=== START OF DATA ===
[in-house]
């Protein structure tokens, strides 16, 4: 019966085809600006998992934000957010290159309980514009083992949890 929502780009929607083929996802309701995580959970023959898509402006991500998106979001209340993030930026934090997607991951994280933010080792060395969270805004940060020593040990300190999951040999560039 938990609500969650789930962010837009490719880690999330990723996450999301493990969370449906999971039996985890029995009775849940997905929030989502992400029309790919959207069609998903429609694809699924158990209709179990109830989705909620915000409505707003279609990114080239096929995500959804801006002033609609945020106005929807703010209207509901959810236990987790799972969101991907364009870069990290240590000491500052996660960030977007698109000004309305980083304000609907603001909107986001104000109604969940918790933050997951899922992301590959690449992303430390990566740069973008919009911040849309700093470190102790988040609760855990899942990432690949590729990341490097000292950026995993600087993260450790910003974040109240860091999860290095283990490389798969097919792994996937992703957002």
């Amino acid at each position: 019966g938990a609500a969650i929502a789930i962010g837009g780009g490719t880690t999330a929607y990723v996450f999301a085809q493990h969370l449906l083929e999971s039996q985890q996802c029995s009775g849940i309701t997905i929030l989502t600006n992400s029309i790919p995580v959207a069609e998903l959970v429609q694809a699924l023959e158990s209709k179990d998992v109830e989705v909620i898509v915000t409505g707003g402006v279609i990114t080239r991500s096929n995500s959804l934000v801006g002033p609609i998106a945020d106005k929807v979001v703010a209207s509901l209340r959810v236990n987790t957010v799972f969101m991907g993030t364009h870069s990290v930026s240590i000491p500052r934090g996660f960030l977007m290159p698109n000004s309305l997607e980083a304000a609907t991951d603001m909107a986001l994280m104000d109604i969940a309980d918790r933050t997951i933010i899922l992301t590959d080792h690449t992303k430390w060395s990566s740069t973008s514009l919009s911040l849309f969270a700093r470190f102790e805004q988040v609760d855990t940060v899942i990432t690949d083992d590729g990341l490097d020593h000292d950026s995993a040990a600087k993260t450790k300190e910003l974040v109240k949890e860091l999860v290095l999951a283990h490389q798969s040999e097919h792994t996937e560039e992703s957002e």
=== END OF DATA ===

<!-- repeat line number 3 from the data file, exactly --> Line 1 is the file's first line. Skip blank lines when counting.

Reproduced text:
């Amino acid at each position: 019966g938990a609500a969650i929502a789930i962010g837009g780009g490719t880690t999330a929607y990723v996450f999301a085809q493990h969370l449906l083929e999971s039996q985890q996802c029995s009775g849940i309701t997905i929030l989502t600006n992400s029309i790919p995580v959207a069609e998903l959970v429609q694809a699924l023959e158990s209709k179990d998992v109830e989705v909620i898509v915000t409505g707003g402006v279609i990114t080239r991500s096929n995500s959804l934000v801006g002033p609609i998106a945020d106005k929807v979001v703010a209207s509901l209340r959810v236990n987790t957010v799972f969101m991907g993030t364009h870069s990290v930026s240590i000491p500052r934090g996660f960030l977007m290159p698109n000004s309305l997607e980083a304000a609907t991951d603001m909107a986001l994280m104000d109604i969940a309980d918790r933050t997951i933010i899922l992301t590959d080792h690449t992303k430390w060395s990566s740069t973008s514009l919009s911040l849309f969270a700093r470190f102790e805004q988040v609760d855990t940060v899942i990432t690949d083992d590729g990341l490097d020593h000292d950026s995993a040990a600087k993260t450790k300190e910003l974040v109240k949890e860091l999860v290095l999951a283990h490389q798969s040999e097919h792994t996937e560039e992703s957002e």